Mon, 14 Apr 2003

Ba'asyir's trial to start soon

JAKARTA: The Central Jakarta Prosecutor's Office will submit to the court on Monday the case file on Muslim cleric Abu Bakar Ba'asyir who is charged with immigration and subversion offenses,

The handover of the files to the Central Jakarta District Court will start the countdown to the much-awaited trial of Ba'asyir, who is suspected of being the spiritual leader of the Jamaah Islamiyah (JI) terrorist group.

Ba'asyir has been detained for almost six months. Despite resistance from Ba'asyir's followers, police arrested him several days after the Bali bomb blasts that killed 202 people on Oct. 12 last year.

JI is said to be a wing of the al-Qaeda international terror network operating in Southeast Asia, and is aimed at establishing a theocratic state covering Indonesia and neighboring countries.

Ba'asyir, 64, has denied any wrongdoing. -- JP

;JP;MUN; ANPAa..r.. Scene-YLBHI-problems LBH offices permitted to raise fund JP/4/SCENE

LBH offices allowed to raise funds

JAKARTA: Legal Aid Institute (LBH) offices across the country will continue to provide pro bono services as their parent organization, the Indonesian Legal Aid Institute (YLBHI), has decided to allow them to raise funds following its financial difficulties.

"We have agreed to let the LBH offices raise funds themselves as we can't play a central role any longer," Wirawan of LBH Bandung, who presided over the YLBHI national meeting, said on Friday.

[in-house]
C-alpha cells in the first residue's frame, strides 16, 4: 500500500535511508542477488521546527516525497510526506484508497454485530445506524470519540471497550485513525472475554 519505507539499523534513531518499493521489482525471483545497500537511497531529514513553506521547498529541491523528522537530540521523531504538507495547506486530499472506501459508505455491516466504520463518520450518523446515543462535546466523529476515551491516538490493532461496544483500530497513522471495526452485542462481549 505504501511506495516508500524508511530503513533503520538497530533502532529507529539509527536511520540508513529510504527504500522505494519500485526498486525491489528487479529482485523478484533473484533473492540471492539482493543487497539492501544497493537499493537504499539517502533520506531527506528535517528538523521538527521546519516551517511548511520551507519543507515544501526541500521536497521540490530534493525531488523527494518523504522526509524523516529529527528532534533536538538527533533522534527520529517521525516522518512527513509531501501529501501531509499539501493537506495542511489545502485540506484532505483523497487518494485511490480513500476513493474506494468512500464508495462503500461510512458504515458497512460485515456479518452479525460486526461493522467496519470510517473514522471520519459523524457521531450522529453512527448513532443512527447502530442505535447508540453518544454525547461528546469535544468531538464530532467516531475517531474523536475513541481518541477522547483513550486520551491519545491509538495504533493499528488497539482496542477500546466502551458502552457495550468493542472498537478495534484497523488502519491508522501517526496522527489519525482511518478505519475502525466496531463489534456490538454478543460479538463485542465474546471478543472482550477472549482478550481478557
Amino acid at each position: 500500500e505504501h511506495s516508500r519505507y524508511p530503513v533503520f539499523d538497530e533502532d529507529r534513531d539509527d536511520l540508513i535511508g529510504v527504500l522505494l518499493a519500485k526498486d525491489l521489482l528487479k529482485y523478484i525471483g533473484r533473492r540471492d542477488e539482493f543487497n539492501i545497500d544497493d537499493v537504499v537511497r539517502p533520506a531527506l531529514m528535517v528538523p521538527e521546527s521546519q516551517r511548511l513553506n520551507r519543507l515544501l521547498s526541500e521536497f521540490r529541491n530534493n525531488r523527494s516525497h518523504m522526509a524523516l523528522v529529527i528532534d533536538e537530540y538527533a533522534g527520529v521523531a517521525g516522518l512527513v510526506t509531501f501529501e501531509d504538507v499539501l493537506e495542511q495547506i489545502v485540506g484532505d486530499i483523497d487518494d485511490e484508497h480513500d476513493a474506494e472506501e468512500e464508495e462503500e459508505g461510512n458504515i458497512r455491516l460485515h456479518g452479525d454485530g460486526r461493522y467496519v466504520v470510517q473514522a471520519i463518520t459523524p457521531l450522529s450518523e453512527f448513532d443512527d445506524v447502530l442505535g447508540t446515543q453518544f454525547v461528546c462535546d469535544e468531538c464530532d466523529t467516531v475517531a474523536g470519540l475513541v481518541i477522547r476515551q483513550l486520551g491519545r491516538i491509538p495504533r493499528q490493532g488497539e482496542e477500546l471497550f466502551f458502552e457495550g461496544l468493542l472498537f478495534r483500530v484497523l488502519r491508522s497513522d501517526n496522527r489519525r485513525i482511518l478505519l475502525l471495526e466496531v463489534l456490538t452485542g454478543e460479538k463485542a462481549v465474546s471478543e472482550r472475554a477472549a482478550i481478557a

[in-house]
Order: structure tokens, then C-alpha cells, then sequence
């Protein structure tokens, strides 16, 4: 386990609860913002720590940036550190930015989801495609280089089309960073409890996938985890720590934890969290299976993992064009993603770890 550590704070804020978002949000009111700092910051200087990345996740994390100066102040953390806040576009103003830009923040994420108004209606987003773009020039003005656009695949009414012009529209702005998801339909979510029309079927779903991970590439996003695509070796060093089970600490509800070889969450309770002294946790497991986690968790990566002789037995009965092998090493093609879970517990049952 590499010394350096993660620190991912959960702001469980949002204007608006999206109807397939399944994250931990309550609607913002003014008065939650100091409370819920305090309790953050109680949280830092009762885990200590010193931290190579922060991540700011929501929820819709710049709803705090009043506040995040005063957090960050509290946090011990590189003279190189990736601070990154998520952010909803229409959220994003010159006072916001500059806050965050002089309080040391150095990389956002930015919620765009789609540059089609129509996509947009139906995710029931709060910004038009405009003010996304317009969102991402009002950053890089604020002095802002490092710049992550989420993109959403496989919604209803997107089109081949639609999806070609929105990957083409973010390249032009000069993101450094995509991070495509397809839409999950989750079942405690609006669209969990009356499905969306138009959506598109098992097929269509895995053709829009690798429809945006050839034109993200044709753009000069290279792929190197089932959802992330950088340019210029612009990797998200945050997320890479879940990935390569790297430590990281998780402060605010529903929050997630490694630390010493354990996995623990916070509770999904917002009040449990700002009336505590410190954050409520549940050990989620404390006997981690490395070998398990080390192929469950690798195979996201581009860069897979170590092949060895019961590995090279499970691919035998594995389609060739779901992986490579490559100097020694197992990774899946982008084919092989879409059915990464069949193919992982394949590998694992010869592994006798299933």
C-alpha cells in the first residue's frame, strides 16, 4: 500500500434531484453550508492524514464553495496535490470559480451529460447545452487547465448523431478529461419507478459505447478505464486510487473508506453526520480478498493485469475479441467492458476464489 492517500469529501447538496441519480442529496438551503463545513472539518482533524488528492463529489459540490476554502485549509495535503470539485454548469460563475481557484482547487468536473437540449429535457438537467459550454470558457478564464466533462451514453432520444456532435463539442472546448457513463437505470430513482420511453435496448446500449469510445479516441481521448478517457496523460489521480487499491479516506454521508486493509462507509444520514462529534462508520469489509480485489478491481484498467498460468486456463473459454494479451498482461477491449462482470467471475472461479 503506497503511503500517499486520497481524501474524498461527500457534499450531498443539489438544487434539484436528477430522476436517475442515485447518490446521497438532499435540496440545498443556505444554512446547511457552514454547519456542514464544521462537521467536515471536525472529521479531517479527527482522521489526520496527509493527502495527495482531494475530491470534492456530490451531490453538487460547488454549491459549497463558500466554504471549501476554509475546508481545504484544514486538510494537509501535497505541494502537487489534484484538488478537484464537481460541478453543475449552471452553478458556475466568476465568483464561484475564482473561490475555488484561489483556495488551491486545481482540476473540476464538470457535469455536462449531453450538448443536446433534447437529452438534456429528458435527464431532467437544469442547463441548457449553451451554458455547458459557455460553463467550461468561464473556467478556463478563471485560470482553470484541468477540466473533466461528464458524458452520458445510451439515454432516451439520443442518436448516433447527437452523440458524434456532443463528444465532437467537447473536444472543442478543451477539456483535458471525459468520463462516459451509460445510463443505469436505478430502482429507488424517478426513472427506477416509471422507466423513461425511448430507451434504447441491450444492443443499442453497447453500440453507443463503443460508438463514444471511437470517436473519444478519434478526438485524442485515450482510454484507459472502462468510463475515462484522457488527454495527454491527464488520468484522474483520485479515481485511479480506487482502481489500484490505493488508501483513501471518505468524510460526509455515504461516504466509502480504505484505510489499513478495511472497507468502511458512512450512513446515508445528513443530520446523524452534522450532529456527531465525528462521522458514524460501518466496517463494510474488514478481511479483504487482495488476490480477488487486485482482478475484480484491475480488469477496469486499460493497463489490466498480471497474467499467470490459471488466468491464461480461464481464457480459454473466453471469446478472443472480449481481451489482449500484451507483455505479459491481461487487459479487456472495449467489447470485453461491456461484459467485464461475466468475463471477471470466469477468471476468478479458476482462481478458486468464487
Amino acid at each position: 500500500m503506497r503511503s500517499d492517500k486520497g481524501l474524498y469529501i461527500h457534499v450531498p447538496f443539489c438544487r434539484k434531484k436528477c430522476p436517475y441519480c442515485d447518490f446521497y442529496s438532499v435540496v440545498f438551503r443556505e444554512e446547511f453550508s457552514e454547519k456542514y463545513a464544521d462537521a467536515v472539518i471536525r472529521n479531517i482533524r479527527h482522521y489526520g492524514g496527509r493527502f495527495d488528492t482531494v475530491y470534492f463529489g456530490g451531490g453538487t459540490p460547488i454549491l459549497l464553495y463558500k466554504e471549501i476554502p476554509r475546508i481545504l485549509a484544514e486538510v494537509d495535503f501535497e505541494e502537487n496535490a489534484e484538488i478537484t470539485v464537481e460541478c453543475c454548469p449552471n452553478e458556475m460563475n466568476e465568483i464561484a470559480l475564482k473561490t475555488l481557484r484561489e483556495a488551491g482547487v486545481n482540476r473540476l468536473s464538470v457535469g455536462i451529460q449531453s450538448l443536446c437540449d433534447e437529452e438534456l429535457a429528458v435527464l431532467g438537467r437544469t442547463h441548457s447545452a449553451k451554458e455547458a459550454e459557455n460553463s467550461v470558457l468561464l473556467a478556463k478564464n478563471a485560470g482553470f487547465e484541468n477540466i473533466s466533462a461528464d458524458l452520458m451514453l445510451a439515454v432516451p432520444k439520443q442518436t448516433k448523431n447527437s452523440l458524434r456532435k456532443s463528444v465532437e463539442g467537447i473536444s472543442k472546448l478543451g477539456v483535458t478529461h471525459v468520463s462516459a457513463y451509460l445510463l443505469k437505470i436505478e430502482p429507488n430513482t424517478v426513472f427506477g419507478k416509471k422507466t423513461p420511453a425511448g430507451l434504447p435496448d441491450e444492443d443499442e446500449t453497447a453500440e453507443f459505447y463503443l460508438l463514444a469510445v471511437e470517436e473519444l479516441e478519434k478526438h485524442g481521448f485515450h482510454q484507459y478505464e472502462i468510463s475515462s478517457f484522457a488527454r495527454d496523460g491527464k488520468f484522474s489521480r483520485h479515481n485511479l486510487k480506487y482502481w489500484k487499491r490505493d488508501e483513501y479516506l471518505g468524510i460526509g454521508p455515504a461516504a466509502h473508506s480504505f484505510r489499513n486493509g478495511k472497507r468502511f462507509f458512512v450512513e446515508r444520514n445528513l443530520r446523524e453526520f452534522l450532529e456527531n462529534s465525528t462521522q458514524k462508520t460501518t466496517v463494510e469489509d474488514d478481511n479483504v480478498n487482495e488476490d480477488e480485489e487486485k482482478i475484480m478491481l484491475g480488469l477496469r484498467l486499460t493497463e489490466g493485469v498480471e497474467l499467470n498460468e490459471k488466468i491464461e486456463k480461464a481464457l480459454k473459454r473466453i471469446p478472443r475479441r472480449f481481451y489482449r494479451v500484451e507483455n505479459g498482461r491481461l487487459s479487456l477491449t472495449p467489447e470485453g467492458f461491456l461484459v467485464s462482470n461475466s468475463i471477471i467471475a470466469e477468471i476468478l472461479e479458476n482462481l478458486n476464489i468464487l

A total of 14 LBH offices agreed that they would start raising funds from those local and international donors that are not banned by the YLBHI.

The LBH offices will also continue to recognize the YLBHI as their parent organization despite the fact that they will be allowed to finance their own operations.

The LBH offices used to depend financially on the YLBHI, the only party previously permitted to raise funds. The YLBHI used to pay out Rp 500 million a month to fund the running of the LBH offices.

The YLBHI's financial shortages worsened after it severed ties with funding organizations from the United States, Australia and Britain in protest against these countries' involvement in the attack on Iraq. -- JP

;JP;IWA; ANPAa..r.. Environment-WSSD-result JP/4/environ

Action needed to implement WSSD

JAKARTA: Experts said on Friday the results of the World Summit on Sustainable Development (WSSD) would remain mere words on paper if no concrete action was taken at home.

Noted environmentalist Emil Salim urged the relevant ministers to draw up action plans to implement the recommendations of the WSSD, and to stick to them.

"At least five sectors must start sitting down together to prepare action plans, namely the water, health, energy, agriculture and biodiversity sectors," he said.

"Don't talk so much, just do it."

Mas Achmad Santosa of the Indonesian Center for Environment Law (ICEL) agreed with Emil, and slammed ill-conceived policies that neglected the environment.

"We can see how other ministries want to revise Law No. 41/1999 on forestry so as to permit mining in protected forests, and how the Jakarta administration wants its coastal reclamation project to continue despite the decision of the State Minister for the Environment to prohibit it," he said. -- JP